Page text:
I do respect the people who celebrate Christmas and even wish them a merry one at that, but you rarely hear someone say, “Happy Eid! Happy Ramadan! Ramadan Mubarak!“. Why? Because we only focus on the whole picture instead of making an attempt to learn. Many citizens don’t knows what date Eid is on or what Ramadan may be because we don’t hear about it as much as we should. If it was advertised in the media like other holidays, then we may get a well wishing or two. Yet, even if we make an attempt we are then set back by the voices of others. A Christmas song like Silent Night comes on during dinner or candy canes being sold for a school fundraiser ostensibly including those who don’t celebrate the well-known holiday during winter break.

The Speaker of the House, Nancy Pelosi, was infuriated at a press conference on December 5, 2019 after being asked if she hated the president. By this time, her time was up and she was exiting the stage she so gallantly stood on moments before. Her head lifted while her feet turned to the reporter at the bottom; shaken from her dark hazy eyes. Pelosi’s explanation for not exactly hating the President, however, to an extent disagreeing with him, was that she was a “…Catholic…”. When first seeing the video of the press conference, I thought that she would have used a rebuttal considering that as a person she could not bring herself to hate anyone, but no, she said as a Catholic.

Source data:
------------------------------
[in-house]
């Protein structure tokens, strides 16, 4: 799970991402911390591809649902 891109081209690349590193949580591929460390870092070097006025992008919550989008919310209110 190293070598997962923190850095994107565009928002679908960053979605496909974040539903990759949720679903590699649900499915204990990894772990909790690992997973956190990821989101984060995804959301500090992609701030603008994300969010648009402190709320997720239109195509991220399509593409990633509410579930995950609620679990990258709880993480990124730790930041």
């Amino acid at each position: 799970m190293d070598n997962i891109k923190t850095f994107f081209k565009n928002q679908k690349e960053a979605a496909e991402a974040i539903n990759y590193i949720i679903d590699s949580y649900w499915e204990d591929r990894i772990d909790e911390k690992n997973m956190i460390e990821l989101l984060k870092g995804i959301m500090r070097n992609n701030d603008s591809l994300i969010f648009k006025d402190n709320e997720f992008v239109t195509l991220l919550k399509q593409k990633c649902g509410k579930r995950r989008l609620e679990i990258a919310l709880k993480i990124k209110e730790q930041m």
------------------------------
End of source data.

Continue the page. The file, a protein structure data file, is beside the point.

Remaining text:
At this point, all that was known about the Separation of Church and State had crumbled into tiny pieces burying us all alive. This concept is to ensure that religious values do not steer the course of political establishments. This woman, democrat, Speaker of the House, second in line to the presidency after the vice president, had just stated that she didn’t hate anyone because she was Catholic. This may not be a big deal to you, but as a Muslim living in the United States of America and hearing this being used as defense, just brings me to lose hope in our leaders as well as the inclusivity they are supposed to represent.

I am not afraid to speak against what I believe is wrong. However, I do try to keep a partisan tone during the expression of my feelings. So, let me say this, bluntly, without sugarcoating the facts: Muslims are underrepresented more than any Abrahamic faith. Catholicism and Judaism are both represented on calendars across America by having days off for their students. Don’t believe me? Go take a look at our own school calendar. Yom Kippur and Rosh Hashanah are days we get off for. Christmas and Easter are scheduled around winter and spring breaks! Clearly, we can see the big picture here as we have lived throughout our school career taking off on these holidays continuously.